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A How-To Guide On Angel Investors

By Paul Lewis

How do you know if your business needs an angel investor?

An angel investor can help provide much needed capital to a young business. However, if your business isn’t healthy to begin with, then extra cash will not help it. An angel investor is most interested in a young company that is about to pop. The money might be needed to develop a new product, fund a large order, create an additional revenue stream, or some other event that will “pop” the business.

An angel typically invests much less into a company than a venture capital firm, but the due diligence is shorter. If you have a good rapport with the angel and he likes your business, a deal can be struck almost immediately. It is critically important to know exactly how much money you need and exactly what you will use it for. If your business has a big opportunity which requires up front capital, an angel may be right for you. Angels typically invest in the $100K to $500K range and will want to receive a generous piece of the company for the investment; so be prepared to part with about 25% to 35% of the business.

Angels are early stage investors, meaning they usually get involved at the inception or shortly thereafter. Some angels will make an investment to launch a new company based on nothing more than a business plan, while others may want to see some traction in the marketplace before handing over a check. Your business does not necessarily need to be generating a profit (or even have revenue) as long as the angel can see a way to make the business work.

1. Make sure your business is healthy
2. Know exactly how much capital you need and exactly what it will be used for
3. Be prepared to part with a big chunk of equity
4. Consider an angel at inception or shortly thereafter
5. You do not necessarily need to be profitable to attract an angel


Click ahead to find out if an angel is right for you!

By

Paul Lewis

Is an angel right for you?

An angel sits somewhere between your “friends and family financing” and a venture capitalist. The typical range of financing is between $100K and $500K in exchange for a fairly large chunk of your equity. Equity financing is when you receive cash in exchange for equity while debt financing is when you receive cash and must pay back the principle plus a negotiated interest rate or finance charge.



Since most angels provide equity financing, there is usually no need to pay the money back. Of course, different investors have different rules so it is important to clearly understand the terms of the agreement. If your company is losing money, make sure you understand why before speaking to an angel. An angel will not be interested in financing your business if he thinks it is just a hobby for you. If you have tapped out all of your credit cards, cannot get another dime from your parents, and are too small to be noticed by a venture capitalist, an angel may be your perfect solution.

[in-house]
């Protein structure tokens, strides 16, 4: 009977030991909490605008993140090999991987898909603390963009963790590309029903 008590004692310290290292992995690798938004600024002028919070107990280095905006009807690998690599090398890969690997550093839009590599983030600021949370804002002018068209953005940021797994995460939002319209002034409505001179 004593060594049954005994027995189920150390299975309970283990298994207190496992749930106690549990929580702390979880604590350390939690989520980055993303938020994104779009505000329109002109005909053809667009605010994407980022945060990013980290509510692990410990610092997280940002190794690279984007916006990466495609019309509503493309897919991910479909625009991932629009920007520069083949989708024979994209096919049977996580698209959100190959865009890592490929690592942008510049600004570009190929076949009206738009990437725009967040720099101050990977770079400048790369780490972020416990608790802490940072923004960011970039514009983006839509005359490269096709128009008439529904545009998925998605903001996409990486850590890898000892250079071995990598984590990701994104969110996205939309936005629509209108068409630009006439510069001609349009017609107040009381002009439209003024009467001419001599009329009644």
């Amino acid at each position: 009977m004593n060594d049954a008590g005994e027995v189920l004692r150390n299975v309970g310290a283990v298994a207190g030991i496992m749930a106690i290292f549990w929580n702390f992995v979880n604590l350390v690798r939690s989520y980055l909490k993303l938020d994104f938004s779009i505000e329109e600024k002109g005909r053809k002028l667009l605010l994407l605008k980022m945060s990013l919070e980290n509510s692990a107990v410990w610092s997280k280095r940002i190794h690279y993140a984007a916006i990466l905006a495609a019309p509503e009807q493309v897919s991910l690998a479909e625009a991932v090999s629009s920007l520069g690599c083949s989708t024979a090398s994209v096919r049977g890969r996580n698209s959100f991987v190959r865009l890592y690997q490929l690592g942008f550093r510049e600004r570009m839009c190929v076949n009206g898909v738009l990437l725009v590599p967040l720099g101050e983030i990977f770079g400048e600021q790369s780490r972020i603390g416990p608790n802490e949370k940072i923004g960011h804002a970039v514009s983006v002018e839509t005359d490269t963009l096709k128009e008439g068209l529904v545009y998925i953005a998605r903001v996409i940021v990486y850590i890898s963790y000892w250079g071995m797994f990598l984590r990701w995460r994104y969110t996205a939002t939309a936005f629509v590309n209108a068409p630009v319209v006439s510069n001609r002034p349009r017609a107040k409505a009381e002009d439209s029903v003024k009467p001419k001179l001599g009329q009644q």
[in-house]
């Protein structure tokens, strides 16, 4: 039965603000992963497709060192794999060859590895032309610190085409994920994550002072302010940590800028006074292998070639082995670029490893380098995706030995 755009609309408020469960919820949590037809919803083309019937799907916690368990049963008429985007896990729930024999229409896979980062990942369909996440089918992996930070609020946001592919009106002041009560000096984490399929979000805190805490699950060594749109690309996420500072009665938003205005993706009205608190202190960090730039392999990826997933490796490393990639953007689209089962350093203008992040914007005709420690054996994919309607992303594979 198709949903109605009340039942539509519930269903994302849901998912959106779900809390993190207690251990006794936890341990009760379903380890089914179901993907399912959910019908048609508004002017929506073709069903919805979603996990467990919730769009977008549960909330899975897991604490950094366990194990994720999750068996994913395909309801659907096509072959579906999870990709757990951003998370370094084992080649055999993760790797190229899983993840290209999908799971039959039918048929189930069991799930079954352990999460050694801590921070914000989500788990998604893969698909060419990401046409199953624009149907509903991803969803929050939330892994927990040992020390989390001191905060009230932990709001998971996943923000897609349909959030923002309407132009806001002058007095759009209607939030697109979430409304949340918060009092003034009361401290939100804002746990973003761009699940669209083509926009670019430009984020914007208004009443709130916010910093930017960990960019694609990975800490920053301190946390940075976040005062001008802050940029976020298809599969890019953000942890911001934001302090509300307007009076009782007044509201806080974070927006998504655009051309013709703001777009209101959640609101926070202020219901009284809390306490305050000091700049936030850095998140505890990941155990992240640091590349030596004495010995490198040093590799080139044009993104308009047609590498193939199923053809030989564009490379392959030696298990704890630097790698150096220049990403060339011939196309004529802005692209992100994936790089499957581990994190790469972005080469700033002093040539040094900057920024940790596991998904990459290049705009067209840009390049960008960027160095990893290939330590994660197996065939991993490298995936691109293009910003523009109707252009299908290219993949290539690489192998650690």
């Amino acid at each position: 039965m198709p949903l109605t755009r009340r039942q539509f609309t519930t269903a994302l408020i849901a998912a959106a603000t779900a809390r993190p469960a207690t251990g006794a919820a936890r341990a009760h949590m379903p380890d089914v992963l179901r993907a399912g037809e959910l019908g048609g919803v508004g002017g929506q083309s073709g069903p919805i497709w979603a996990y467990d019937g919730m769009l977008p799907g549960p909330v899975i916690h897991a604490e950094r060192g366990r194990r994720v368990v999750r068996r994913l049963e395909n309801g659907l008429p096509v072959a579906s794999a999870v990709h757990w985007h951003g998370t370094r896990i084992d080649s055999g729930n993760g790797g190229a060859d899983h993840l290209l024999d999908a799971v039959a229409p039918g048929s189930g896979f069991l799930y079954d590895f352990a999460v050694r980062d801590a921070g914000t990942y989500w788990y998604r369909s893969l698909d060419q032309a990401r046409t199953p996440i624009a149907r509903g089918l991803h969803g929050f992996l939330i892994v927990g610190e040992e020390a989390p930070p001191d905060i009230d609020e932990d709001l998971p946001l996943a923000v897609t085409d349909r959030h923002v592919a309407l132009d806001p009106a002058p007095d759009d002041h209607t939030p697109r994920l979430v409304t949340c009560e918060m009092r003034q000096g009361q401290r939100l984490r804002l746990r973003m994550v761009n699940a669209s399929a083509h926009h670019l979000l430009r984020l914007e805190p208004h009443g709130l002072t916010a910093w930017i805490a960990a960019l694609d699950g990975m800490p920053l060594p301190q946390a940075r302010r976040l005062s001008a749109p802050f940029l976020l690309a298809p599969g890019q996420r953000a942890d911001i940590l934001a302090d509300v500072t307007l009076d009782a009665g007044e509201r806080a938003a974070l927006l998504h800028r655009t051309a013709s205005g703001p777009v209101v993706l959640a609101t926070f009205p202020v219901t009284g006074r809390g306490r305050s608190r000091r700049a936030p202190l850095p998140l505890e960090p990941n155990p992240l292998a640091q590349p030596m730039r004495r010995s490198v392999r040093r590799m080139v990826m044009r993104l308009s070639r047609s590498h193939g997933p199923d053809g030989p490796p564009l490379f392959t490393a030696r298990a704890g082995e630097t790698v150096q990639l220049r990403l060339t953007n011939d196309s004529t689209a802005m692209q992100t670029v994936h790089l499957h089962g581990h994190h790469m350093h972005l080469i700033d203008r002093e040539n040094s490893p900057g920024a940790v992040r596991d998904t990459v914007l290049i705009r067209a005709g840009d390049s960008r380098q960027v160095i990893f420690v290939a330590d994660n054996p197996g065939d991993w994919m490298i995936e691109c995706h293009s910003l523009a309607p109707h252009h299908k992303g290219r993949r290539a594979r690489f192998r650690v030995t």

Click ahead for tips and tricks on how to get your business financed

By Paul Lewis

Tips and Tricks to help your business get financing

The best way to grow a company is by re-investing your profits. This is not always possible because many businesses are not profitable in the early days or there is simply not enough of a profit to fund the growth. Therefore, you may opt to find a financing vehicle. The best time to apply for financing is when you do not need it. If your business is showing a profit and you can get by without taking out a loan, take out a loan anyway. You are far more likely to be approved by a bank if your business is making money, and a line of credit usually won’t cost you a penny if you do not draw from it.

However, you will have a credit line established for future use should the need for additional capital arise down the road. If you wait until your business takes a downturn before applying for a bank loan, you will need to do a lot of explaining and stand a good chance of being turned down. The same holds true for credit cards. Most credit cards have no fees associated with them as long as you have a zero balance. Applying for lots of credit cards may provide the capital needed to launch your business. But like a bank credit line, you will need to personally guarantee the repayment of any funds you take. If your business fails, you will still need to pay back the credit card companies and the banks, so be certain you understand this risk before jumping in. Be sure you are willing to do whatever it takes to build your business and be absolutely certain that you think your business will be successful.